We went here as part of a class field trip to the farm with our school. I had never heard of the farm before, so it was a new experience for all of us.
Upon arrival, we were greeted by staff and divided into groups. Each group had a tour guide. Our guide was Miss Barbara. She was a very nice elderly woman. She guided us through their vegetable garden and gave us a brief introduction to the farm. Then she took us for a walk up to see the Sow and her piglets. She taught the children a little about the pigs, including that a Mommy pig is called a sow. Next we visited the sheep. Here they were taught that the mother is a Ewe and the babies are lambs. Here they were allowed to pet the lambs, feel their wool and feed them some feed by hand. Next we visited with the cows in the barn. There was one beef cow and one milk cow in the barn. Here Miss Barbara allowed the children to pet the milk cow. After that, she led us around the barn where we saw the calves. She said their names were butterscotch and praline. She also told the kids to be real quiet & maybe the calves would come up close to them. A couple of us were even able to get "calf kisses" on our hands. After viewing the cows, we were led around to the chicken coop. Here they saw several groups of chickens of various ages & a rooster. There was even a house for the baby chicks where the kids were instructed to sit on bales of hay. Here they got to pet a baby chick and were given a lesson on various types/colors of eggs.
Near the end of our tour, Miss Barbara gave us a review of the farm lessons. Using her apron she asked the kids to name each of the animals (cow, chicken, pig, sheep) and to name their mom/baby names (cow/calf, hen/chick, sow/piglet, ewe/lamb). As she went along, she pulled stuffed baby animals out of her apron pockets and asked the children where they should go on the apron (to match them with their Mommy). As they went along, she would Velcro them onto the correct position. This was such a cute and educational lesson.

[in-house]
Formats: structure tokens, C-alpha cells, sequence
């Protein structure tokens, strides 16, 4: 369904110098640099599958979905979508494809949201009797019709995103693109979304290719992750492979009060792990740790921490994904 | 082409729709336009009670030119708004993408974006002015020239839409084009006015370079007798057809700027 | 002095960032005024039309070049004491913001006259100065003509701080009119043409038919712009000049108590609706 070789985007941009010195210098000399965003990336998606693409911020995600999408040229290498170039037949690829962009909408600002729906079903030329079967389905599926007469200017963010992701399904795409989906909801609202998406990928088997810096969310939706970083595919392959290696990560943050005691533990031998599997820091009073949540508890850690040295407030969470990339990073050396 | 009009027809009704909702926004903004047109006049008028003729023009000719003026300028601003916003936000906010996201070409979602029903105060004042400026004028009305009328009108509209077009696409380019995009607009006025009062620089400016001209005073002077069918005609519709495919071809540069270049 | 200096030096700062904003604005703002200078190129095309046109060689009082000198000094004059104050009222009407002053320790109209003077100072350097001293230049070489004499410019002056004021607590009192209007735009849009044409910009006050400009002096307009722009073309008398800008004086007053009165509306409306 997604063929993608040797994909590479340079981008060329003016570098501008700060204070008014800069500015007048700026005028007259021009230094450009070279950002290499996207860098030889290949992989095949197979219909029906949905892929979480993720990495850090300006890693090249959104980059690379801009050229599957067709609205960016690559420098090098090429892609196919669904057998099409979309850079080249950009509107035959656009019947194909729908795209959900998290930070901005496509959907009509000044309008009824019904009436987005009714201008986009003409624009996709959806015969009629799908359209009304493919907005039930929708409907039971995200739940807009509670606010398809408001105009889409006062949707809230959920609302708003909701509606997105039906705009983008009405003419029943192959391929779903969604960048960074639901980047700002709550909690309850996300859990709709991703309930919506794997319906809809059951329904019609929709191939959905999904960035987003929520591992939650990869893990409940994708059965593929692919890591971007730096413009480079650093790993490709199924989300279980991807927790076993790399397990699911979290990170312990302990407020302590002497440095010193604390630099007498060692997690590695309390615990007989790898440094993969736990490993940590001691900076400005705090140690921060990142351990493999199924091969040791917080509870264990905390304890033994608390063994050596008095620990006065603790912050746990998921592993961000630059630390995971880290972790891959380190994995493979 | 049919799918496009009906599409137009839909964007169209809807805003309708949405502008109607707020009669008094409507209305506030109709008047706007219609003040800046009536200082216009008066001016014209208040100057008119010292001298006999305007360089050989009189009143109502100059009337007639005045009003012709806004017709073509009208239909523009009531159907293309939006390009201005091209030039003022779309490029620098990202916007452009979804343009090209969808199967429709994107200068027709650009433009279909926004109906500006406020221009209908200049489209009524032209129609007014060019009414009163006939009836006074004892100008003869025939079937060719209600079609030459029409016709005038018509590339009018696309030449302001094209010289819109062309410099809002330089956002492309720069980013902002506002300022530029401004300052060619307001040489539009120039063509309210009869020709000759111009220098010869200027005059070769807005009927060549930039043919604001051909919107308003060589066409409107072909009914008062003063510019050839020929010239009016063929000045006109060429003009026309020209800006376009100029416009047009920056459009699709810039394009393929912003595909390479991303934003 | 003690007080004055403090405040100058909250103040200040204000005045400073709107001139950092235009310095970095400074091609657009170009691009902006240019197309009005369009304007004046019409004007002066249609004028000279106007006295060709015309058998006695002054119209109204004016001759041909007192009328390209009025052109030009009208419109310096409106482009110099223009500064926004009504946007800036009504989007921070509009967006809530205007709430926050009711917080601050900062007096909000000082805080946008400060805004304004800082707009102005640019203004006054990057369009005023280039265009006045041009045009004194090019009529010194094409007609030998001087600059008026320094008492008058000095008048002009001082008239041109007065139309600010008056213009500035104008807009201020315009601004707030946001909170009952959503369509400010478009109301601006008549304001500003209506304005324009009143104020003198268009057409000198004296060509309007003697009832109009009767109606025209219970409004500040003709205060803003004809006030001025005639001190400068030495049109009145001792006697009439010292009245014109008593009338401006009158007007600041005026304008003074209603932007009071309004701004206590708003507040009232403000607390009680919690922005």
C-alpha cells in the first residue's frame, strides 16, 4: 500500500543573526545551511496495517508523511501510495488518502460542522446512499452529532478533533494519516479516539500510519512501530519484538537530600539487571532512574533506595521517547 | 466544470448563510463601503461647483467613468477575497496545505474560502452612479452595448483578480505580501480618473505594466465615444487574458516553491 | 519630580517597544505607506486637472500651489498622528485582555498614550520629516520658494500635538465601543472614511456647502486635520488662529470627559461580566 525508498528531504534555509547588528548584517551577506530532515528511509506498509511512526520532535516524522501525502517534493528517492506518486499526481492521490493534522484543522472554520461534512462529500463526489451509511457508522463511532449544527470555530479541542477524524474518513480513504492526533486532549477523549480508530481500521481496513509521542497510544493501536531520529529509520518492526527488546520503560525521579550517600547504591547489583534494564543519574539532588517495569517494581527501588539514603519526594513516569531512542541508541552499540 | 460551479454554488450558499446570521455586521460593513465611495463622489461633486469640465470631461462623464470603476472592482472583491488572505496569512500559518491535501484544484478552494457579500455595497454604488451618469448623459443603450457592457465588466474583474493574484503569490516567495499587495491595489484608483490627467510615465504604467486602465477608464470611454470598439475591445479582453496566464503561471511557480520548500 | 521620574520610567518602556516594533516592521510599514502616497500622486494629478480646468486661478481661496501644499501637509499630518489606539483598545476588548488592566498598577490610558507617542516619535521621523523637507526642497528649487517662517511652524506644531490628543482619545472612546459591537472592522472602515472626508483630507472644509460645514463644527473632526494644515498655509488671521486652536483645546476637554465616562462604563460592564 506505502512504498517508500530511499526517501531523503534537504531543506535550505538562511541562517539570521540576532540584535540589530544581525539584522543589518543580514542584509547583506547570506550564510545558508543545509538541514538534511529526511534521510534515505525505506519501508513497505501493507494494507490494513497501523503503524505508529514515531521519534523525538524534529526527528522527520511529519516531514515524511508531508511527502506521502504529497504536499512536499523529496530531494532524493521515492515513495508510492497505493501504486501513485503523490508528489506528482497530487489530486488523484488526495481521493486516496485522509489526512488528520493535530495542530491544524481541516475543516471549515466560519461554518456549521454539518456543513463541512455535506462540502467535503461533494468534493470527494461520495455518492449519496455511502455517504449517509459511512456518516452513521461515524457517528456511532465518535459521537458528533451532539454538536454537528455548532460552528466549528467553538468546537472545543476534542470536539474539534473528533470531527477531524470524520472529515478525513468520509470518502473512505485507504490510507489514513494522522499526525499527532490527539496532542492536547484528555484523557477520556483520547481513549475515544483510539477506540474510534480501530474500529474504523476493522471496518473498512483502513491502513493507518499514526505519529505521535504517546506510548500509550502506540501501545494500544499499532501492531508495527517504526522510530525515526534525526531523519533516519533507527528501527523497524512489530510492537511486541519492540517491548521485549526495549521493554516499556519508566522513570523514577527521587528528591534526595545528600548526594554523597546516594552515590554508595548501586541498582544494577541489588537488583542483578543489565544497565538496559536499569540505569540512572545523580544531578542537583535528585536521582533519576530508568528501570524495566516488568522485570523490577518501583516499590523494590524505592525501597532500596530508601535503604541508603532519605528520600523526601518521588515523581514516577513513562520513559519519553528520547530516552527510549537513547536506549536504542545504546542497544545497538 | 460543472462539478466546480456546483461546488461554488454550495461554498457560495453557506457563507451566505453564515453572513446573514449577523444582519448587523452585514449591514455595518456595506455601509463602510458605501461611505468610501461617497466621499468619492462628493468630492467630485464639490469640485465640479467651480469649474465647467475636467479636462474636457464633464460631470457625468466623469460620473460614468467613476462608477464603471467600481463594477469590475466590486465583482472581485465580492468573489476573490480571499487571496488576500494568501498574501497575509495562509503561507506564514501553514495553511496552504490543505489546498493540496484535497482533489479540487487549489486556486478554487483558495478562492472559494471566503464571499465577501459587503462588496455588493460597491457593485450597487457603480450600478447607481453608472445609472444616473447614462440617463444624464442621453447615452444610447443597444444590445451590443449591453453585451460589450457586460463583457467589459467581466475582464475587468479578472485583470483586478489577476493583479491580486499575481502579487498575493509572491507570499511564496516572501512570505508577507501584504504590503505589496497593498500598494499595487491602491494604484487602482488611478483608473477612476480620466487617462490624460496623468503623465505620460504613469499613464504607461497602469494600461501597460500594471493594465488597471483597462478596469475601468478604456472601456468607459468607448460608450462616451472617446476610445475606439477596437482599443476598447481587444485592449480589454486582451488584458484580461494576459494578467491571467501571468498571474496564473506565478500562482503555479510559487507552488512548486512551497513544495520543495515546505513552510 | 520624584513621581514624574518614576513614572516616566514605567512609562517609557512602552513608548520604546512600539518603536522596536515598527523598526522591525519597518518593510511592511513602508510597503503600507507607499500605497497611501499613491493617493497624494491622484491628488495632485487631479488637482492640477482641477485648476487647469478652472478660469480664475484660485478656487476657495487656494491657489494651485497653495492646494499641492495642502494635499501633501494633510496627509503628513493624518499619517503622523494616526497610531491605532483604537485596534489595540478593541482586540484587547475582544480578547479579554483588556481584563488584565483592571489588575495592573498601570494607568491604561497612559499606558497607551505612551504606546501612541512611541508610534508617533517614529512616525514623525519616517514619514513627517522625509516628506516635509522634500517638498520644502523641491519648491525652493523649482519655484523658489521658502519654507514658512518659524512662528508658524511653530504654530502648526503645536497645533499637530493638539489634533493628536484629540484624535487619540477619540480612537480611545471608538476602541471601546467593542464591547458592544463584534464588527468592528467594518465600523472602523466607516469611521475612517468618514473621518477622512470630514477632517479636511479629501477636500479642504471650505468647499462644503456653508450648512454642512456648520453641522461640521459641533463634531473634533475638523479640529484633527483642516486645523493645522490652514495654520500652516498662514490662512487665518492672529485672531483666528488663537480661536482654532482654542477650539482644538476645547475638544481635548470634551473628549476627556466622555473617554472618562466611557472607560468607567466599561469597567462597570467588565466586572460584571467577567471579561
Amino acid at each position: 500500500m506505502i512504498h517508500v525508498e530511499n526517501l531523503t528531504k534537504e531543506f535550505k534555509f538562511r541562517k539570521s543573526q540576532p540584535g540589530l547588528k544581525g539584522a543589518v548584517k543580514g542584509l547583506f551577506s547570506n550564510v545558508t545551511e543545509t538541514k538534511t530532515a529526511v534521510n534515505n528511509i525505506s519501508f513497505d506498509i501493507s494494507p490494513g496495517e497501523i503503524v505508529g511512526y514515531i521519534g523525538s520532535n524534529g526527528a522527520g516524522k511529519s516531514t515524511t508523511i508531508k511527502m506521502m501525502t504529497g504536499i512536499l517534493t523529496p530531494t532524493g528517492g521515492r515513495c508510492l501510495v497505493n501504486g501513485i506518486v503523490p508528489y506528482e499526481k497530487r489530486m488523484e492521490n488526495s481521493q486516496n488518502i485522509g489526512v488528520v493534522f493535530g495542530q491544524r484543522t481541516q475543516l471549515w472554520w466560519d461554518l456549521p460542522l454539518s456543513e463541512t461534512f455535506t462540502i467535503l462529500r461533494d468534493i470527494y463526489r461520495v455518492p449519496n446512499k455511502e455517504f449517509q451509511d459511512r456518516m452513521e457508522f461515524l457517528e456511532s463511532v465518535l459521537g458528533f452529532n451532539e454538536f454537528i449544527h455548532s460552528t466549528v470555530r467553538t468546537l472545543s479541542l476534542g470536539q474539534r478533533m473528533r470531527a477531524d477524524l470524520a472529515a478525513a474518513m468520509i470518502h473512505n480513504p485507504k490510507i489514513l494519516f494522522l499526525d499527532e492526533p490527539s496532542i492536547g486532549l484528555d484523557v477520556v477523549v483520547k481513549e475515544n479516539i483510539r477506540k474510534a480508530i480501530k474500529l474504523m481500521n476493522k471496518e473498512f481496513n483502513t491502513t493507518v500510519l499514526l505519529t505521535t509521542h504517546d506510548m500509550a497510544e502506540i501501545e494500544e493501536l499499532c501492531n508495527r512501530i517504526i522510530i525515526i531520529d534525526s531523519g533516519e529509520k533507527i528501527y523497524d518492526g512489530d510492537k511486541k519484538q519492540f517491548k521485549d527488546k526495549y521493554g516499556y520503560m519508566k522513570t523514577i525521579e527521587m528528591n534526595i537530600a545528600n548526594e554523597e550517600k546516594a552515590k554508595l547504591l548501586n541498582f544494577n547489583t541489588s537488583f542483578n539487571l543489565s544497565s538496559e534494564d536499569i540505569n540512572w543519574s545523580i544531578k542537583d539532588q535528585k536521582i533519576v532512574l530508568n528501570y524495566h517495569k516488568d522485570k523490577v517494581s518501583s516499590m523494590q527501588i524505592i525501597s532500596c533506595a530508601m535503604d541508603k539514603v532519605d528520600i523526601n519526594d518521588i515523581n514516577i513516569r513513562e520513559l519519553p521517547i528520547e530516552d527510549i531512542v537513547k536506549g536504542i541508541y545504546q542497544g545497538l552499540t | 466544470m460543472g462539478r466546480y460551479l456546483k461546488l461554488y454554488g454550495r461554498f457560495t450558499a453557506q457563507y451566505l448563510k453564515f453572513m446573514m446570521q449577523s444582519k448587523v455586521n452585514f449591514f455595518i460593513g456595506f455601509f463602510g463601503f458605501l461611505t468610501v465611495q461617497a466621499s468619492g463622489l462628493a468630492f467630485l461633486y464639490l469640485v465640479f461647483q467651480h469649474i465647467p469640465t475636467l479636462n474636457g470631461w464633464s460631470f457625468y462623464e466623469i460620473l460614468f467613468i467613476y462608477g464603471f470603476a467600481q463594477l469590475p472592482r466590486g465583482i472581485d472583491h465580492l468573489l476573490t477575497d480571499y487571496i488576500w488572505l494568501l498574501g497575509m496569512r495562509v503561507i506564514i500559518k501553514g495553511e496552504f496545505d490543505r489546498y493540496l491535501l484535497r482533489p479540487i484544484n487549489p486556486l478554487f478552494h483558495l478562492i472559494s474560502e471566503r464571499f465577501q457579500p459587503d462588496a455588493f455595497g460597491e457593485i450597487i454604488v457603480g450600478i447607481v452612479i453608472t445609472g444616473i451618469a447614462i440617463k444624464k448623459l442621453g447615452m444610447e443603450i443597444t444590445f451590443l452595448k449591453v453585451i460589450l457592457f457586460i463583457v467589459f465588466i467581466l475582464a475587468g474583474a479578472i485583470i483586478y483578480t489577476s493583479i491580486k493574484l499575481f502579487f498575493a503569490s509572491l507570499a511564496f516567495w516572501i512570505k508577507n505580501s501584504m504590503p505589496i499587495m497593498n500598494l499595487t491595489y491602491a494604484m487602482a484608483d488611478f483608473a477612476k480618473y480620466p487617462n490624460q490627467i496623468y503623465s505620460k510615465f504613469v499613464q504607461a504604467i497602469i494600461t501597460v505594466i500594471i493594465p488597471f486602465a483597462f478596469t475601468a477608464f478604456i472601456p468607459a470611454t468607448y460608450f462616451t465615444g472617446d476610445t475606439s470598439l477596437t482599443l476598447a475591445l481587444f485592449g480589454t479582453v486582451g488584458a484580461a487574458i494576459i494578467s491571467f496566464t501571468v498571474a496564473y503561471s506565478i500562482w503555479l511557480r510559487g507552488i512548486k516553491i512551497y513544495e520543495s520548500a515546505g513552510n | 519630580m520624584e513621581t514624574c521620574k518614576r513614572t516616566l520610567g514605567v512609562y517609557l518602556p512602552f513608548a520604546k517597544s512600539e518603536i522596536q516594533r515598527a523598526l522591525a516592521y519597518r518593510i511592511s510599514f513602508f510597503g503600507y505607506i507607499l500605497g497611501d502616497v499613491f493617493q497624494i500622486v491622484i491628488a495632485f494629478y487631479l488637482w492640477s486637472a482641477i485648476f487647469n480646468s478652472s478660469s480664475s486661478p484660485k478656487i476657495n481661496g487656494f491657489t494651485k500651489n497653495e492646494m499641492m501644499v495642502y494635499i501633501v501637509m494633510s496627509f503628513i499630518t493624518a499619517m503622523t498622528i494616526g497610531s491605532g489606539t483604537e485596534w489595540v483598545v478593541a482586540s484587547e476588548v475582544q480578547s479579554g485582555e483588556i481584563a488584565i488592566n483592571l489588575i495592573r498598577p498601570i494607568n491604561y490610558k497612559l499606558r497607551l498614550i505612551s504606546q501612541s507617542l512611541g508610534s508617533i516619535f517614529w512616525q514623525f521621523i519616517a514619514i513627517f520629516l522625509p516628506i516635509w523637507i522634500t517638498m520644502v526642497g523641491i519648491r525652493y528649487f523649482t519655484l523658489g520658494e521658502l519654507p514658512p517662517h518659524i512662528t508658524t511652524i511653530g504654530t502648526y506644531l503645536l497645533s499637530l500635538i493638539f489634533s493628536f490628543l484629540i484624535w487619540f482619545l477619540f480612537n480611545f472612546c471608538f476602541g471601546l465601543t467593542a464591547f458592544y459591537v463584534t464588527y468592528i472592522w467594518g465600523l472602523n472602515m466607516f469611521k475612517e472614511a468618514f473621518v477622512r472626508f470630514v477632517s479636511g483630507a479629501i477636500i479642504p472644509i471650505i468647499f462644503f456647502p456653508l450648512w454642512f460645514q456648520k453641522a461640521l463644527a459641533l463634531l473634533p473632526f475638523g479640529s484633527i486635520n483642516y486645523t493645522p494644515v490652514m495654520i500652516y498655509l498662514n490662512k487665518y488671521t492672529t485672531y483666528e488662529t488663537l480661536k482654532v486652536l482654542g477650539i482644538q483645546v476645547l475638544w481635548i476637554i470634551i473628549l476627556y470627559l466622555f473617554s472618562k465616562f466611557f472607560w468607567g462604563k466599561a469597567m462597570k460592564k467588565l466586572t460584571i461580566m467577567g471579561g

After our tour, we were led over to a big metal trough where the kids washed their hands with soap and warm water in preparation for heading back to the bus for lunch.
Overall, a nice tour of the farm. The kids seemed to enjoy it. It is a small farm, which is perfect for small toddlers. Our guide, Miss Barbara, was very nice. Walking trails are mostly dirt/grass and some gravel here and there. It was raining when we were there, but it was not that bad in terms of mud/dirt. They do have a few picnic tables on location should you want to pack a picnic lunch or some snacks. Our guide did mention that they have events throughout the year where they have food trucks come, sheep shearing, etc. IF you are looking for a little more than just visiting with the animals. There is a small fee for non-members.
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